The Conservation Reserve Program (CRP), enacted in 1985, enables producers to retire highly erodible or environmentally sensitive cropland, usually for 10 years. Congress reauthorized and amended the CRP in the 1996 Federal Agriculture Improvement and Reform Act (P.L. 104-127; 16 U.S.C. 3811, et seq.). The law caps enrollment at 36.4 million acres and makes funding mandatory through the commodity Credit Corporation. digital.library.unt.edu/ark:/67531/metacrs1367/
Conservation Reserve Program: Status and Current Issues
The Conservation Reserve Program (CRP), enacted in 1985, enables producers to retire highly erodible or environmentally sensitive cropland, usually for 10 years. Congress reauthorized and amended the CRP in the 1996 Federal Agriculture Improvement and Reform Act (P.L. 104-127; 16 U.S.C. 3811, et seq.). The law caps enrollment at 36.4 million acres and makes funding mandatory through the commodity Credit Corporation. digital.library.unt.edu/ark:/67531/metacrs1053/
Dairy Policy Issues
Several dairy issues that were debated during the 108th Congress are expected to continue as issues of interest in the 109th Congress. Separate bills were introduced in the 108th Congress to extend authority for both the Milk Income Loss Contract (MILC) Program and the dairy forward pricing pilot program, and to address dairy producer concerns about the importation of milk protein concentrates. digital.library.unt.edu/ark:/67531/metacrs2104/
Dairy Policy Issues
Three major dairy policy issues captured the attention of the 106th Congress, and are expected to remain issues of concern to the 107th Congress-- federal financial assistance for dairy farmers; implementation by USDA of changes to federal farm milk pricing regulations; and regional debates over the market effects of dairy compacts. digital.library.unt.edu/ark:/67531/metacrs1374/
Dairy Policy Issues
Three major dairy policy issues captured the attention of the 106th Congress, and are expected to remain issues of concern to the 107th Congress-- federal financial assistance for dairy farmers; implementation by USDA of changes to federal farm milk pricing regulations; and regional debates over the market effects of dairy compacts. digital.library.unt.edu/ark:/67531/metacrs1059/
The 'Terminator Gene' and Other Genetic Use Restriction Technologies (GURTs) in Crops
No Description digital.library.unt.edu/ark:/67531/metacrs834/
Dairy Policy Issues
Many dairy farmer groups are concerned that imports of milk protein concentrates (MPCs) are displacing domestic dairy ingredients and thus depressing farm milk prices. S.560 and H.R. 1160 would impose tariff rate quotas on certain MPCs, and S. 40 would prohibit the use of dry MPC in domestic cheese production. Dairy processor groups are opposed to these bills. A dairy producer group challenged the Customs Service classification of MPCs, but Customs ruled that current classifications are correct. digital.library.unt.edu/ark:/67531/metacrs3724/
Food and Agriculture Issues in the 105th Congress
No Description digital.library.unt.edu/ark:/67531/metacrs520/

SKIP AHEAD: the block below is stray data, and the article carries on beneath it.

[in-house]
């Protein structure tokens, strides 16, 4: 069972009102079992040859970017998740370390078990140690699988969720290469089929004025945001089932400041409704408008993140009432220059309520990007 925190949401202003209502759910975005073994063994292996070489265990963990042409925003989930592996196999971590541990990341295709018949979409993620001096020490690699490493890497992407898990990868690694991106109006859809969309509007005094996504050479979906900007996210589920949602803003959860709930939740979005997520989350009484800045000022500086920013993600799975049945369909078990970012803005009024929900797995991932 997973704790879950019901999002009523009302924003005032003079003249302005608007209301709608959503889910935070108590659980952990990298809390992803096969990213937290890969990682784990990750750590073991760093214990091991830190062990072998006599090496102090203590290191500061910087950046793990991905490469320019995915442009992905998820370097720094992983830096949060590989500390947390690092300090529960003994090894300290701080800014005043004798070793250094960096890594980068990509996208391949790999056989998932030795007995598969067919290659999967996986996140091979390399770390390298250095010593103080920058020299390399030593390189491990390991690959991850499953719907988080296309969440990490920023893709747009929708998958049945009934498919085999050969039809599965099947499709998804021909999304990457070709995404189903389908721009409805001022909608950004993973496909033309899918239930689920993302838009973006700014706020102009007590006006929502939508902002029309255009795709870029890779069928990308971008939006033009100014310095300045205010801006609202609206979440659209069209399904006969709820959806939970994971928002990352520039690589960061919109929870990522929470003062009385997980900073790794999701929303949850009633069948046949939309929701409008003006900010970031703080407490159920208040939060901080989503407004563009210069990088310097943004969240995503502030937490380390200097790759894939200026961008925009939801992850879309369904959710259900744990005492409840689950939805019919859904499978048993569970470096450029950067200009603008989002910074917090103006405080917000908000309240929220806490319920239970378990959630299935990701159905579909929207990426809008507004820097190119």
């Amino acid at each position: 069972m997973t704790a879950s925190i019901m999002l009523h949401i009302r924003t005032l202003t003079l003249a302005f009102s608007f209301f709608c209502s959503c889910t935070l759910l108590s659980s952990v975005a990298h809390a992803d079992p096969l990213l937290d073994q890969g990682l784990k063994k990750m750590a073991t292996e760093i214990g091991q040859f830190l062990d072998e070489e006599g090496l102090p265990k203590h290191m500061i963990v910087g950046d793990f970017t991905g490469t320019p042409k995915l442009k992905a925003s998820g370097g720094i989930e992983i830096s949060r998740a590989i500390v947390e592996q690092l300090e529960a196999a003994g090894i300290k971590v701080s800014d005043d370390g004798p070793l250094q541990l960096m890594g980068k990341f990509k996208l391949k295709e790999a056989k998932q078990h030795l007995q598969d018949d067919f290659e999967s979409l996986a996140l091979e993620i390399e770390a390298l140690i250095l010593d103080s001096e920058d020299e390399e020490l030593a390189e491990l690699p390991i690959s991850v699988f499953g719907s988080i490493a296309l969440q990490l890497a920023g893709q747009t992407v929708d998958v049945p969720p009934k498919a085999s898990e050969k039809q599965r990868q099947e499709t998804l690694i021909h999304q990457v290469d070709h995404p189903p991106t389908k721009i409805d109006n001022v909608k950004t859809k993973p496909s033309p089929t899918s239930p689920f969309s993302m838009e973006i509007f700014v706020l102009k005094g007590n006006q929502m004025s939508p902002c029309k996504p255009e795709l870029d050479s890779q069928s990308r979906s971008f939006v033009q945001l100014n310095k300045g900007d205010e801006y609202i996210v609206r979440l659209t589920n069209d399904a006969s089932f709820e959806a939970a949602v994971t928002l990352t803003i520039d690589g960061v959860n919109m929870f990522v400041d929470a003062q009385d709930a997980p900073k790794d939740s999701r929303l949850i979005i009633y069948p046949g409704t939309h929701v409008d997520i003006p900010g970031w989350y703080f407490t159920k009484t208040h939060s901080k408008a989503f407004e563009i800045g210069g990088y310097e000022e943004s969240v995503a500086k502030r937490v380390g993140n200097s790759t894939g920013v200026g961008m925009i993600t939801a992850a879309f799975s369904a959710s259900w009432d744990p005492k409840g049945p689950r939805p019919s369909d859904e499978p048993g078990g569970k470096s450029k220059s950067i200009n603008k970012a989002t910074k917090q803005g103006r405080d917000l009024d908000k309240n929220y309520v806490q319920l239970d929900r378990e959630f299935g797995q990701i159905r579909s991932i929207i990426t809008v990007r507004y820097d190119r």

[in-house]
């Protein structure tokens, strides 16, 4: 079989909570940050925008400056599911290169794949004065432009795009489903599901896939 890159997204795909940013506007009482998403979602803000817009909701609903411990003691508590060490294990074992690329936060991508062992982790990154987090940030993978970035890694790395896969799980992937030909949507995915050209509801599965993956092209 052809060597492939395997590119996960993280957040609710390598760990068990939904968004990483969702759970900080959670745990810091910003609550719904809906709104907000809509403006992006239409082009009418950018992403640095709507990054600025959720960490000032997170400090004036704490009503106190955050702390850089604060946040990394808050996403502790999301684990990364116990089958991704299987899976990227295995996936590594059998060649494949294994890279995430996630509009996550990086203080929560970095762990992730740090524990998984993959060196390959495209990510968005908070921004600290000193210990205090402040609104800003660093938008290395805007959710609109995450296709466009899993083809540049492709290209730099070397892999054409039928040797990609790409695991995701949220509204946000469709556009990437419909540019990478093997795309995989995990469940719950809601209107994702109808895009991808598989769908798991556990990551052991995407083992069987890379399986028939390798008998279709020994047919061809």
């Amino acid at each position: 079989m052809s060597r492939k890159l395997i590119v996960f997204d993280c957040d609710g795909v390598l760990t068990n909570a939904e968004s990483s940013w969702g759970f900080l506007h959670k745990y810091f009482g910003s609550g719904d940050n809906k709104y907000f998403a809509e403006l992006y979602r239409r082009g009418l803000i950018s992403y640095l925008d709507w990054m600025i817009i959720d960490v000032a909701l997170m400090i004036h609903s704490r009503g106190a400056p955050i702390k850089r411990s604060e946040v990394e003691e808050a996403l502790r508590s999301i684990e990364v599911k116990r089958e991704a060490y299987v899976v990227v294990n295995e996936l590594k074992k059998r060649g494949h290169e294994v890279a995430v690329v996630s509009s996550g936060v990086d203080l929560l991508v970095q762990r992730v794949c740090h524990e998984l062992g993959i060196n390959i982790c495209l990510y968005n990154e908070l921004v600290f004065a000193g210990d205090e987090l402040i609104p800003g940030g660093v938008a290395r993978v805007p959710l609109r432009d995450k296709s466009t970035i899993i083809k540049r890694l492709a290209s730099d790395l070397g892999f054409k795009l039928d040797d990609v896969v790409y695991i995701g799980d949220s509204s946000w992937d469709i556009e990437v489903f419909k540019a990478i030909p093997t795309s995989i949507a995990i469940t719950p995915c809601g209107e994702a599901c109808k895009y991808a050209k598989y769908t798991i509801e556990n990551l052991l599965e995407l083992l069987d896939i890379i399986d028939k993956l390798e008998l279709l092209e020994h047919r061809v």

Dairy Policy Issues
Many dairy farmer groups are concerned that imports of milk protein concentrates (MPCs) are displacing domestic dairy ingredients and thus depressing farm milk prices. S.560 and H.R. 1160 would impose tariff rate quotas on certain MPCs, and S. 40 would prohibit the use of dry MPC in domestic cheese production. Dairy processor groups are opposed to these bills. A dairy producer group challenged the Customs Service classification of MPCs, but Customs ruled that current classifications are correct. digital.library.unt.edu/ark:/67531/metacrs3723/
Dairy Policy Issues
Many dairy farmer groups are concerned that imports of milk protein concentrates (MPCs) are displacing domestic dairy ingredients and thus depressing farm milk prices. S.560 and H.R. 1160 would impose tariff rate quotas on certain MPCs, and S. 40 would prohibit the use of dry MPC in domestic cheese production. Dairy processor groups are opposed to these bills. A dairy producer group challenged the Customs Service classification of MPCs, but Customs ruled that current classifications are correct. digital.library.unt.edu/ark:/67531/metacrs3722/
Dairy Policy Issues
Many dairy farmer groups are concerned that imports of milk protein concentrates (MPCs) are displacing domestic dairy ingredients and thus depressing farm milk prices. S.560 and H.R. 1160 would impose tariff rate quotas on certain MPCs, and S. 40 would prohibit the use of dry MPC in domestic cheese production. Dairy processor groups are opposed to these bills. A dairy producer group challenged the Customs Service classification of MPCs, but Customs ruled that current classifications are correct. digital.library.unt.edu/ark:/67531/metacrs3721/
Dairy Policy Issues
Several major dairy policy issues are addressed in the context of the Farm Security and Rural Investment Act of 2002 (P.L. 107- 171, the 2002 farm bill), which was signed into law on May 13, 2002. Included in the enacted 2002 farm bill are a reauthorization of the dairy price support program for an additional 5 ½ years, and new authorization for direct payments to dairy farmers through September 2005, triggered whenever the market price of farm milk falls below a target price level. digital.library.unt.edu/ark:/67531/metacrs3720/